What happens during sleep?
Before you start to hack your sleep, it is important to get a solid understanding of how sleep works. Humans need sleep. Some animals are lucky and don’t need much sleep (Giraffe’s sleep for only 5 minutes at a time, for a max of 2 hours per day!), however humans typically need 6-10 hours of sleep to be fully functional.
There are a few states where your body performs certain metabolic processes. Sleep, Excercise, Digestion.
During sleep, your body focuses its’ energy on repairing the body. If you don’t get enough quality sleep, your body doesn’t get the chance to repair itself properly, and you will end up with an increased risk to a whole raft of diseases.
Within sleep itself, there are several different states of sleep, which are very important to understand. Two major categories are Rapid Eye Movement (REM) and Non-Rapid Eye Movement (Non-REM). Throughout the night, we go through several cycles of sleep. The first cycle takes approximately 60-90 minutes to complete, after this NREM and REM sleep alternates for the rest of the night.
Stages of Non-REM Sleep
This is the transition period from wakefulness to the other stages of sleep. During Stage 1 NREM there is typically an extremely low threshold of arousal very easy to wake someone who is in this stage of sleep). Stage 1 sleep typically lasts only a few minutes, and marks the transition from Awake State to the Sleep State.
This stage of sleep makes up around 45% of the typical persons night sleep.
Stage 3 – Deep Sleep
Typically lasts a few minutes, and is a transition between Stage 2 and Stage 4 NREM sleep.
Stage 4 – Deep Sleep
Extremely high threshold of arousal (difficult to wake someone who is in this stage of sleep). Generally, the first sleep cycle has the largest amount of Stage 4 deep sleep, which lasts for 20-40 minutes. The duration of Stage 4 sleep decreases for every subsequent sleep cycle as the night progresses.
REM – Rapid Eye Movement
Extremely high threshold of arousal (difficult to wake someone who is in this stage of sleep). Dreams often occur during REM sleep, however they do tend to be less vivid compared to NREM dreaming. During REM sleep, the brain is incredibly active. This is understandable in order for the brain to create an environment, populate a scene, and act out the dream – it is not uncommon for muscles to actually twitch during this stage. The first REM period of the night typically lasts for only 1-10 minutes. The duration of REM sleep increases for every subsequent sleep cycle as the night progresses. After REM stage, there is a brief period of awakening, before proceeding to another NREM cycle.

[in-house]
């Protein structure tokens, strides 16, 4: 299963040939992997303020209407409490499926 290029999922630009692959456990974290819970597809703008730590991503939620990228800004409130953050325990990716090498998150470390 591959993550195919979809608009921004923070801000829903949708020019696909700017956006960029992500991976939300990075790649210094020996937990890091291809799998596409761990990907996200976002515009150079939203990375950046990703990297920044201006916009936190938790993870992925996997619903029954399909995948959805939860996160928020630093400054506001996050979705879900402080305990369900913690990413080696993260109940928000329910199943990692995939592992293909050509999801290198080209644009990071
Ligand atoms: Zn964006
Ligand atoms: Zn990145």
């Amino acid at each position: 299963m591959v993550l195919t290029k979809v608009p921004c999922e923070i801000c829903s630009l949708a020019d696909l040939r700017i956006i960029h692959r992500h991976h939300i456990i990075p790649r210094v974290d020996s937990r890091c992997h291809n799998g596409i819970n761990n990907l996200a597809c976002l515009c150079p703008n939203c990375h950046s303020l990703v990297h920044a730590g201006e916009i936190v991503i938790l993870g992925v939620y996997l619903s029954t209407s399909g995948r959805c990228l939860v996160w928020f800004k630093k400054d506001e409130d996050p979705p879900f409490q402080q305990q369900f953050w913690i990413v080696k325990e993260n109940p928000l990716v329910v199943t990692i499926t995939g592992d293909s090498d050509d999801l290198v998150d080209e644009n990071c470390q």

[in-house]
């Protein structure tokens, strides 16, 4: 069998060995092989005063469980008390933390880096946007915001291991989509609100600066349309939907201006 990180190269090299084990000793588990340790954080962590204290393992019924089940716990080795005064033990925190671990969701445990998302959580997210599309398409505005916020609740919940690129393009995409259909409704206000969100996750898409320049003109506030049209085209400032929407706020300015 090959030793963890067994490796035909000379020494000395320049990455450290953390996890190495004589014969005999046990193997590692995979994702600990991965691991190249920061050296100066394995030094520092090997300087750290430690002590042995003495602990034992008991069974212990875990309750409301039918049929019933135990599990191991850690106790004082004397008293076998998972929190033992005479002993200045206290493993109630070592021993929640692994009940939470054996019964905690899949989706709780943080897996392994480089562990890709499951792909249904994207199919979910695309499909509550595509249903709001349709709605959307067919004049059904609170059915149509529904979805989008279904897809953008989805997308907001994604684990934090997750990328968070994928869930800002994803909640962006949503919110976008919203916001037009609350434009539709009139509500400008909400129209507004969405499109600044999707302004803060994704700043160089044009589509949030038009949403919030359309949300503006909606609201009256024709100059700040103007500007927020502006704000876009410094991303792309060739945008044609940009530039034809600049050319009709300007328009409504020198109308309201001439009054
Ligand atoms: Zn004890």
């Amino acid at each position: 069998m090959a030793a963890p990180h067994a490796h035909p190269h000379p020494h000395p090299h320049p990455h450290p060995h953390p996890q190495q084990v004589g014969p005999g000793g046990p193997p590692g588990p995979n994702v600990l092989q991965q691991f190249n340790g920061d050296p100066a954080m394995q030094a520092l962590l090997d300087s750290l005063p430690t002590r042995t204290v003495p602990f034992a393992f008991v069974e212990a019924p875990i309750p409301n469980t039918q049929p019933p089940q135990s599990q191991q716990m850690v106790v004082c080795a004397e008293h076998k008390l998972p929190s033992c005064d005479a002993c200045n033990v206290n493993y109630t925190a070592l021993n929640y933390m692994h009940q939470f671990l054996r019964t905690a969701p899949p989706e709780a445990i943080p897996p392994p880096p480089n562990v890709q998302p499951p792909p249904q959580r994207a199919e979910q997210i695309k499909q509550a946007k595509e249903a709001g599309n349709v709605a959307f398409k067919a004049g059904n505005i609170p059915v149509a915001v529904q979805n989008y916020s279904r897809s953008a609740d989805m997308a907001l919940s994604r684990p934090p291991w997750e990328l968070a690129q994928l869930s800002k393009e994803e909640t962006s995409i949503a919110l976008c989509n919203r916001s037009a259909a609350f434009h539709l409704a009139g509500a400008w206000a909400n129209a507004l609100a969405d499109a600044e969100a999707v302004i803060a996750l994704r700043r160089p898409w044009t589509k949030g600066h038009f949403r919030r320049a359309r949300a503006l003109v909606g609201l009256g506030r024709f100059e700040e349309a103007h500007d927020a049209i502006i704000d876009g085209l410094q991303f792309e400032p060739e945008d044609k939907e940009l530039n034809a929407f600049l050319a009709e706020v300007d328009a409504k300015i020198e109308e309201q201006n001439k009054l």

Images and content from this page borrowed from Dr William C. Dement’s website. See my recommended resources page where I recommend his book for those who want to learn some serious detail about sleep.
- First Sleep Cycle typically lasts 90-120 minutes, this is the predominant time for deep sleep to occur (20-40 minutes). REM sleep lasts only 1-10 minutes.
- Second Sleep Cycle typically lasts 100-110 minutes, less deep sleep occurs during this phase. REM sleep duration increases to 10-20 minutes.
- Third Sleep Cycle onward typically involves little or no deep sleep. NREM is made up of mostly Stage 2 sleep. REM duration increases up to 30-45 minutes in the later cycles (Lots of dreaming).
- After REM cycle, a brief awakening period occurs, before re-entering NREM cycle. This is the perfect time to wake up!
Sleep and Restoration
Deep sleep is typically attributed to be the restorative, though this has not yet been scientifically proven. My personal experience tracking my sleep using Sleep as Android, I need to have more than 50% ‘deep sleep’ to feel restored in the morning. I typically wake up with energy after 7.5 hours sleep – so long as I’ve had good quality sleep. See my blog for more examples of some interesting experiences I’ve had using Sleep as Android.